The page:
Plans for a Safer Drugs Consumption facility in Glasgow can go ahead after the Lord Advocate said she would support not prosecuting people who use the facility.

The council and health board have wanted to open a service in the city where people who use drugs can inject in a safe space to prevent fatal overdoses and provide access to addiction services.

The UK Home Office, however, has repeatedly said it would not change the law on drugs to allow it to open.

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A statement from Dorothy Bain, the Lord Advocate, has been awaited on whether a facility can be opened in Scotland without a need to change the law.

She has now said she would publish a policy that “it would not be in the public interest to prosecute drug users for simple possession offences committed within a pilot safer drugs consumption facility”.

She added: “I have not been asked to sign-off or approve any facility and it would not be appropriate for me to do so. However, prosecution policy is for me alone to set and this policy, and the consequences which flow from it, have been considered deeply and thoroughly.”

The Lord Advocate added it is not a change of the law nor is it decriminalisation, as she does not have that power.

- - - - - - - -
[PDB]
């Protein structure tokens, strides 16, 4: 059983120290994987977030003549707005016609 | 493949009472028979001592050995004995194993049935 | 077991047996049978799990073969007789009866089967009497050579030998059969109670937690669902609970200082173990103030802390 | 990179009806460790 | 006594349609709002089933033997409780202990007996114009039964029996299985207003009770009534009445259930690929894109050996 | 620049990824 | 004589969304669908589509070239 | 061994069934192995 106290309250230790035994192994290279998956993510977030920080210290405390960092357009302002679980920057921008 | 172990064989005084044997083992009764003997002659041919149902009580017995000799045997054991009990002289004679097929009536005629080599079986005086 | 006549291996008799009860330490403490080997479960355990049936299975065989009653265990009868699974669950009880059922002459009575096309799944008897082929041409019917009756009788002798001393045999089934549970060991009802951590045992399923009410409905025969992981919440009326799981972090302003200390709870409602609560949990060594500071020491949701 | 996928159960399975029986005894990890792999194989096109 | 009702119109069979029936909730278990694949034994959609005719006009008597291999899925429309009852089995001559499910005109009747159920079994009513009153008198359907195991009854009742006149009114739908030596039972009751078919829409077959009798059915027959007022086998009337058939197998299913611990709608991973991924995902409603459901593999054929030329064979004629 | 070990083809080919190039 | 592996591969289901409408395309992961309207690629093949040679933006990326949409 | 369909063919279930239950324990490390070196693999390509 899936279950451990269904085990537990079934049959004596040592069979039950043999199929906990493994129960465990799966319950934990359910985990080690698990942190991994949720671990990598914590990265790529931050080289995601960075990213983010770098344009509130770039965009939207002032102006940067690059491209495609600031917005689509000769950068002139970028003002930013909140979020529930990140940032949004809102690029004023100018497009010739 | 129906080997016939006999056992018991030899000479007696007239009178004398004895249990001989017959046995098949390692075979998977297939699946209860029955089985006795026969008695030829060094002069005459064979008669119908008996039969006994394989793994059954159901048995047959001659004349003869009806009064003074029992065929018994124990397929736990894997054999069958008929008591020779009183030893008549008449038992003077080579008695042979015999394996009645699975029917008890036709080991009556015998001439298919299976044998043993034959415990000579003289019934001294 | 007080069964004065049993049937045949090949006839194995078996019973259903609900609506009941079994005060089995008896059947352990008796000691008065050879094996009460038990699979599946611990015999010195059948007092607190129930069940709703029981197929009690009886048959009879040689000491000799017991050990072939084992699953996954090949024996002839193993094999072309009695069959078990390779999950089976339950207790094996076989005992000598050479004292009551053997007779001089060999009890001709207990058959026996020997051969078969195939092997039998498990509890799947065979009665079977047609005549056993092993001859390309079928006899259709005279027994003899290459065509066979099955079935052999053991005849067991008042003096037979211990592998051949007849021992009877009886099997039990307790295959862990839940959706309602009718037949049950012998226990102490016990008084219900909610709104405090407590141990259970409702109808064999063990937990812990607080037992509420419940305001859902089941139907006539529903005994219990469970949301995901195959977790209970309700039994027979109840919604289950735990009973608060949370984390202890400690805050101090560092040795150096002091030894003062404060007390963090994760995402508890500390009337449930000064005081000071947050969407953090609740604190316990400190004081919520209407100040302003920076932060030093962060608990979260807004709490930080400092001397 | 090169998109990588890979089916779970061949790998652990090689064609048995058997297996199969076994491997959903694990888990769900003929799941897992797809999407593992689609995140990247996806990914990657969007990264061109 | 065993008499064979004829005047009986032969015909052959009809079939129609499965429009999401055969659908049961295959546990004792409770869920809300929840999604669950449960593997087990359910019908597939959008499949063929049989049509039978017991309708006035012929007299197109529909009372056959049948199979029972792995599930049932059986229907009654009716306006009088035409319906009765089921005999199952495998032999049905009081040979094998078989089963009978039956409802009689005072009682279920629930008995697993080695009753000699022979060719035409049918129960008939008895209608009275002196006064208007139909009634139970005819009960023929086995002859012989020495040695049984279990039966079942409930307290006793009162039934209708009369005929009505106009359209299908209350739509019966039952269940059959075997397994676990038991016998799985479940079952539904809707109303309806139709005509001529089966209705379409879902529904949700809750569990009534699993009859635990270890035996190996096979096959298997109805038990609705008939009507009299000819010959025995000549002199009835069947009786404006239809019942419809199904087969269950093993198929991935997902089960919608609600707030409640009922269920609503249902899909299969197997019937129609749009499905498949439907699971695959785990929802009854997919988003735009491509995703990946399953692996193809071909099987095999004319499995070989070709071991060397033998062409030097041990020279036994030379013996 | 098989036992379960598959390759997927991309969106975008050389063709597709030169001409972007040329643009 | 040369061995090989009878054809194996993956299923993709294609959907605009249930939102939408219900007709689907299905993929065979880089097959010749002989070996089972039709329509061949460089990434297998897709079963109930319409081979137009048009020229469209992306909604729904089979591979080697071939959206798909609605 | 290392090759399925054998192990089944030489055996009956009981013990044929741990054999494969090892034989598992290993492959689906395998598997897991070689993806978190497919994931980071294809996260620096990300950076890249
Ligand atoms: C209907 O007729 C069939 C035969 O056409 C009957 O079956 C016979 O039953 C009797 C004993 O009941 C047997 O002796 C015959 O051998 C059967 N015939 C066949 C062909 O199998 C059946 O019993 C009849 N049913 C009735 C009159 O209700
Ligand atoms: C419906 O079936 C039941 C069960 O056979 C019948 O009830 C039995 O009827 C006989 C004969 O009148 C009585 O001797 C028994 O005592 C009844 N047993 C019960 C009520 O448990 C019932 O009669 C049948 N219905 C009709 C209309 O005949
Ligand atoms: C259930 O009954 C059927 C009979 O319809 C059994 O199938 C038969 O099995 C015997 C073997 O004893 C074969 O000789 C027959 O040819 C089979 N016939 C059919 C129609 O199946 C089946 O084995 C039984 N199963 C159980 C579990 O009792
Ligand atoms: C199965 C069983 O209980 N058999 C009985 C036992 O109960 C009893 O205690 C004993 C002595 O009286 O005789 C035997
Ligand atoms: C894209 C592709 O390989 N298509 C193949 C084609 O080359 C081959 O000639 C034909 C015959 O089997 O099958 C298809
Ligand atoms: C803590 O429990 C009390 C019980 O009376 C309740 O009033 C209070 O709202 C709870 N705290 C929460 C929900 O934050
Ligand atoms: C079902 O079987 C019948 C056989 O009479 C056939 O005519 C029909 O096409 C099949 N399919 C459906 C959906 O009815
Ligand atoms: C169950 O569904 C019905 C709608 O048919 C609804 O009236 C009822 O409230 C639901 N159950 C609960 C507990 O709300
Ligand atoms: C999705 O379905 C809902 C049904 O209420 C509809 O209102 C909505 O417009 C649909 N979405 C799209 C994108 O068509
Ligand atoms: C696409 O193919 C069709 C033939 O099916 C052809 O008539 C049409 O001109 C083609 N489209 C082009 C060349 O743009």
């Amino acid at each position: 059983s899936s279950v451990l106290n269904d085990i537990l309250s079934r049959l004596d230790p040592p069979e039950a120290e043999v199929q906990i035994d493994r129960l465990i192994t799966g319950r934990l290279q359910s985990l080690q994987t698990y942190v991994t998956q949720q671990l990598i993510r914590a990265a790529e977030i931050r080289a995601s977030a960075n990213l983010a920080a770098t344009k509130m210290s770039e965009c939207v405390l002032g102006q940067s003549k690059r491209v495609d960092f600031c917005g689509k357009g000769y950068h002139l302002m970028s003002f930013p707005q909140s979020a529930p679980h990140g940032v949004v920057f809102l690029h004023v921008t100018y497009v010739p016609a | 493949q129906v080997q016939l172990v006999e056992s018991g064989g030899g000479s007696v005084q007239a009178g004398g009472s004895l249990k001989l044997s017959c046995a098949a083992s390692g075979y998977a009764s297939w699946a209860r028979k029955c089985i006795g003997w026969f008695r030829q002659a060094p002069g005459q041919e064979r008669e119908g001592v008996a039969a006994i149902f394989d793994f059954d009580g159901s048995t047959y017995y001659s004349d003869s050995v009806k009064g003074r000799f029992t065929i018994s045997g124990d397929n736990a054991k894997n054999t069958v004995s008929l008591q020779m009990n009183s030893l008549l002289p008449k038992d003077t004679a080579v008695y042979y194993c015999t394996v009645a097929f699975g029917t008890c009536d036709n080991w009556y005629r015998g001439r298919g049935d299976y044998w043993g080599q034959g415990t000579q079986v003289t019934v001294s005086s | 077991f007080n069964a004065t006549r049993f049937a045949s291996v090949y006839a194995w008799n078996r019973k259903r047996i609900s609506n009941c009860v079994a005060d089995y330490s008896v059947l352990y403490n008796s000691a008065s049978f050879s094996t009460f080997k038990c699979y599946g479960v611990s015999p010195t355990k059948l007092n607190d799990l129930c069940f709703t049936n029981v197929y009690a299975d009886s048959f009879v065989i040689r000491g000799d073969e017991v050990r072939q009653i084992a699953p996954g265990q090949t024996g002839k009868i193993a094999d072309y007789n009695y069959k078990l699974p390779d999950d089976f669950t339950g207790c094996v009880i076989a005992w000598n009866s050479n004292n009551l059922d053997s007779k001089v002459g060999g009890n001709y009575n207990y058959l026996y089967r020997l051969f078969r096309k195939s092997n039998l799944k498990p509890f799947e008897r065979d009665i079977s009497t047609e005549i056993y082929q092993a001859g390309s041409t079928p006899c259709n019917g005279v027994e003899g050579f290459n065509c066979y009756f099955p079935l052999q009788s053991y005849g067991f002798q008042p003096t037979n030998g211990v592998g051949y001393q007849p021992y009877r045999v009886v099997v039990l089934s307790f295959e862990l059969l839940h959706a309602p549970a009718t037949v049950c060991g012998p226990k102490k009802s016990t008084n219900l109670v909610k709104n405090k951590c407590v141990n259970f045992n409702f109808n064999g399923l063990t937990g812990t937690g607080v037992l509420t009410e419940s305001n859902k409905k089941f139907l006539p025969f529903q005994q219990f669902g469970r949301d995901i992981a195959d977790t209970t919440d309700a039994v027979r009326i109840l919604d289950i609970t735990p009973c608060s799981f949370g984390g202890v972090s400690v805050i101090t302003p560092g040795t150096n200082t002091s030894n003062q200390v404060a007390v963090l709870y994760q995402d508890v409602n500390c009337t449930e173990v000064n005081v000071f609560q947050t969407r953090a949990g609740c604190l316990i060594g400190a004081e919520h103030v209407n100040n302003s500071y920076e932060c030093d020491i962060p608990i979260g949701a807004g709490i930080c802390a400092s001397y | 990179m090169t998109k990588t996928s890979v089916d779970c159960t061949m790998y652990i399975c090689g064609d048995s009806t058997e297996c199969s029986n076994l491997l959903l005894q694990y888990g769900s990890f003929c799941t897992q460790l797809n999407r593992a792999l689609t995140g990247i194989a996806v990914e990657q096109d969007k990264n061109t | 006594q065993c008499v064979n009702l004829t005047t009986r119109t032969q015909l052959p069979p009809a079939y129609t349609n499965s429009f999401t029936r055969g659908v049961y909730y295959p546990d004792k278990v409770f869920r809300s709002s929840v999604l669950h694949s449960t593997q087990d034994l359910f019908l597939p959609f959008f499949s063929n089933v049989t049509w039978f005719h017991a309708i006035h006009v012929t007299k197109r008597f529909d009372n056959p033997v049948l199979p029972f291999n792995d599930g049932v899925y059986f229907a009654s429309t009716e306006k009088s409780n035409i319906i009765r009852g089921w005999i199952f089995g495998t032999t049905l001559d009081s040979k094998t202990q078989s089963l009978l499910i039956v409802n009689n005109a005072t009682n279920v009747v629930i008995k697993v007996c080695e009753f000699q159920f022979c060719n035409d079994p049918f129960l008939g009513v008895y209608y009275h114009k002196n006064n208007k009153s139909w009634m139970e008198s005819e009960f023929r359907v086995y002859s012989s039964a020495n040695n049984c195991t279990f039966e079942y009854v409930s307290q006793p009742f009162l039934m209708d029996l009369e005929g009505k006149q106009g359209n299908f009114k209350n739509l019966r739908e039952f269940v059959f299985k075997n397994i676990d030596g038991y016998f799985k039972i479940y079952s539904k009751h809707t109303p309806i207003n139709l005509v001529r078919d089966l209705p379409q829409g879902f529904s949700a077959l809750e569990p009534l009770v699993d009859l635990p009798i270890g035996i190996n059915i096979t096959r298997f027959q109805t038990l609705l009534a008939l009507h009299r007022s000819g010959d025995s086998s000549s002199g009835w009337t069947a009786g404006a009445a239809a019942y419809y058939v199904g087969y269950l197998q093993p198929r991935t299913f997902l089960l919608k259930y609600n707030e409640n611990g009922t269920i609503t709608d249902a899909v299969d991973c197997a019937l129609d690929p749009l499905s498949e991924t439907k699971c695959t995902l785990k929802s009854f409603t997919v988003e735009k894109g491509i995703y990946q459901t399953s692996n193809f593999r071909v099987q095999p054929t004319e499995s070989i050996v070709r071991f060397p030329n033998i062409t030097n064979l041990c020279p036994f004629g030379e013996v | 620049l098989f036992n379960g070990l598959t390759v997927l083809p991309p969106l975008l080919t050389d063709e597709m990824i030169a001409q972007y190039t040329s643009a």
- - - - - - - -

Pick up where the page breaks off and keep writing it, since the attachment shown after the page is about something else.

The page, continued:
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She added: “That could only be done by parliament. I wish to be clear that any statement of prosecution policy does not, and could not, represent legalisation of drugs or decriminalisation of the offence of being in possession of a controlled substance.”

The Scottish Government said authorities in Glasgow can now go ahead with their plans.

Drugs and Alcohol Policy Minister Elena Whitham said: “I welcome the position the Lord Advocate has taken.

“Glasgow authorities may now progress their proposal to set up a facility which can operate within the existing legal framework.

"While the service would still be limited to some extent, due to the reserved Misuse of Drugs Act, we are confident it would save lives.

“This is not a silver bullet. But we know from evidence from more than 100 facilities worldwide that Safer Drug Consumption Facilities work. It is now time to see this approach piloted in Scotland.

“It’s vital this pilot has the full confidence of the general public as well as those who use the facility, and the leadership of Glasgow and Police Scotland will help ensure it is introduced as quickly as possible."

Suzanne Millar, chief officer of the Glasgow Health and Social Care Partnership, said: “We welcome the position taken by the Lord Advocate and the positive response on plans for a Safer Drug Consumption Facility to operate in Glasgow.

"A large body of evidence already exists from around the world which demonstrates that Safer Drugs Consumption Facilities can save lives as well as reducing the spread of blood borne viruses and cutting levels of publically discarded injecting equipment.”